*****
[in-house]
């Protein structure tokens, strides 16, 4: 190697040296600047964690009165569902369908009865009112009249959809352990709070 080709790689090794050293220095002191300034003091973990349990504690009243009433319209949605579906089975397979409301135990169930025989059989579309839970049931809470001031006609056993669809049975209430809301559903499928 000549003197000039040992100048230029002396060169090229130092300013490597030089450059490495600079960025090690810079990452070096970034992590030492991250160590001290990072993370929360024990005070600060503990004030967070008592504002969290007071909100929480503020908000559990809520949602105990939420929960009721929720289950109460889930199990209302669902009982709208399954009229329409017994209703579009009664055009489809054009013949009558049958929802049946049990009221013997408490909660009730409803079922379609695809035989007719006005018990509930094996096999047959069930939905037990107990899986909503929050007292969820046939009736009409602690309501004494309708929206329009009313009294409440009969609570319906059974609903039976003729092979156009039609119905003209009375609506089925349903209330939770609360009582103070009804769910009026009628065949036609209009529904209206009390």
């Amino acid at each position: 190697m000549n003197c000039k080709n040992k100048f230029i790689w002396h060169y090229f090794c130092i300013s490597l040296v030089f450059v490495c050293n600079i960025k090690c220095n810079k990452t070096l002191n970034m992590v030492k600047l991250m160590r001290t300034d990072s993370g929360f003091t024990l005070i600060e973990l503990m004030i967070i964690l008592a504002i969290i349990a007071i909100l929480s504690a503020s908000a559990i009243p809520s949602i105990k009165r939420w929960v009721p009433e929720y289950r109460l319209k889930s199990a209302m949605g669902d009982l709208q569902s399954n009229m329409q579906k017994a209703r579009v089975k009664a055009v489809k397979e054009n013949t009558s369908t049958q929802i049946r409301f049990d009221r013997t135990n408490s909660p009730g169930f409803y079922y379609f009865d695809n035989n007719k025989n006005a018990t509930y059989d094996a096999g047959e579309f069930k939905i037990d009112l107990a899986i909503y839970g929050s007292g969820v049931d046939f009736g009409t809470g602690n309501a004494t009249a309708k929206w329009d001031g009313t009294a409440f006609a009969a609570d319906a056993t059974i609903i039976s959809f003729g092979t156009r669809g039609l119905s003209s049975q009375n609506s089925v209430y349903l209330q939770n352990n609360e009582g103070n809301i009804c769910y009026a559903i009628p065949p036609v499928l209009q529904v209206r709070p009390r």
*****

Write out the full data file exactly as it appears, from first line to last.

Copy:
[in-house]
């Protein structure tokens, strides 16, 4: 190697040296600047964690009165569902369908009865009112009249959809352990709070 080709790689090794050293220095002191300034003091973990349990504690009243009433319209949605579906089975397979409301135990169930025989059989579309839970049931809470001031006609056993669809049975209430809301559903499928 000549003197000039040992100048230029002396060169090229130092300013490597030089450059490495600079960025090690810079990452070096970034992590030492991250160590001290990072993370929360024990005070600060503990004030967070008592504002969290007071909100929480503020908000559990809520949602105990939420929960009721929720289950109460889930199990209302669902009982709208399954009229329409017994209703579009009664055009489809054009013949009558049958929802049946049990009221013997408490909660009730409803079922379609695809035989007719006005018990509930094996096999047959069930939905037990107990899986909503929050007292969820046939009736009409602690309501004494309708929206329009009313009294409440009969609570319906059974609903039976003729092979156009039609119905003209009375609506089925349903209330939770609360009582103070009804769910009026009628065949036609209009529904209206009390």
């Amino acid at each position: 190697m000549n003197c000039k080709n040992k100048f230029i790689w002396h060169y090229f090794c130092i300013s490597l040296v030089f450059v490495c050293n600079i960025k090690c220095n810079k990452t070096l002191n970034m992590v030492k600047l991250m160590r001290t300034d990072s993370g929360f003091t024990l005070i600060e973990l503990m004030i967070i964690l008592a504002i969290i349990a007071i909100l929480s504690a503020s908000a559990i009243p809520s949602i105990k009165r939420w929960v009721p009433e929720y289950r109460l319209k889930s199990a209302m949605g669902d009982l709208q569902s399954n009229m329409q579906k017994a209703r579009v089975k009664a055009v489809k397979e054009n013949t009558s369908t049958q929802i049946r409301f049990d009221r013997t135990n408490s909660p009730g169930f409803y079922y379609f009865d695809n035989n007719k025989n006005a018990t509930y059989d094996a096999g047959e579309f069930k939905i037990d009112l107990a899986i909503y839970g929050s007292g969820v049931d046939f009736g009409t809470g602690n309501a004494t009249a309708k929206w329009d001031g009313t009294a409440f006609a009969a609570d319906a056993t059974i609903i039976s959809f003729g092979t156009r669809g039609l119905s003209s049975q009375n609506s089925v209430y349903l209330q939770n352990n609360e009582g103070n809301i009804c769910y009026a559903i009628p065949p036609v499928l209009q529904v209206r709070p009390r």